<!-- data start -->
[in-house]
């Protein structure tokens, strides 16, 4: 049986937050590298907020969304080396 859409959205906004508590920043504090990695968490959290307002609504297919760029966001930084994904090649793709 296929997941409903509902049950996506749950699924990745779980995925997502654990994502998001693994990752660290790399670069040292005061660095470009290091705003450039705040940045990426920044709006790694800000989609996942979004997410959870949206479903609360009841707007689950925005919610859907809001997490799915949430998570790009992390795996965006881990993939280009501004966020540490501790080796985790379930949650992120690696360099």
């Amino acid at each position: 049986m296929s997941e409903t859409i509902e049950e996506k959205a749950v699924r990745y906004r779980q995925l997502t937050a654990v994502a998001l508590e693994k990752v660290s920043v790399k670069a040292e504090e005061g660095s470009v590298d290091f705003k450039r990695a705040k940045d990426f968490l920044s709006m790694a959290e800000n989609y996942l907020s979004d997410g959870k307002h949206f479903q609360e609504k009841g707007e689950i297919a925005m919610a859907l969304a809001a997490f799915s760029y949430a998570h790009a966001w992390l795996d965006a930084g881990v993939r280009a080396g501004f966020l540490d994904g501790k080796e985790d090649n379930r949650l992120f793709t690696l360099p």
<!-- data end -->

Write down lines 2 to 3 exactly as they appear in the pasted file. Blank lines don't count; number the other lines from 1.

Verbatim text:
């Protein structure tokens, strides 16, 4: 049986937050590298907020969304080396 859409959205906004508590920043504090990695968490959290307002609504297919760029966001930084994904090649793709 296929997941409903509902049950996506749950699924990745779980995925997502654990994502998001693994990752660290790399670069040292005061660095470009290091705003450039705040940045990426920044709006790694800000989609996942979004997410959870949206479903609360009841707007689950925005919610859907809001997490799915949430998570790009992390795996965006881990993939280009501004966020540490501790080796985790379930949650992120690696360099």
């Amino acid at each position: 049986m296929s997941e409903t859409i509902e049950e996506k959205a749950v699924r990745y906004r779980q995925l997502t937050a654990v994502a998001l508590e693994k990752v660290s920043v790399k670069a040292e504090e005061g660095s470009v590298d290091f705003k450039r990695a705040k940045d990426f968490l920044s709006m790694a959290e800000n989609y996942l907020s979004d997410g959870k307002h949206f479903q609360e609504k009841g707007e689950i297919a925005m919610a859907l969304a809001a997490f799915s760029y949430a998570h790009a966001w992390l795996d965006a930084g881990v993939r280009a080396g501004f966020l540490d994904g501790k080796e985790d090649n379930r949650l992120f793709t690696l360099p």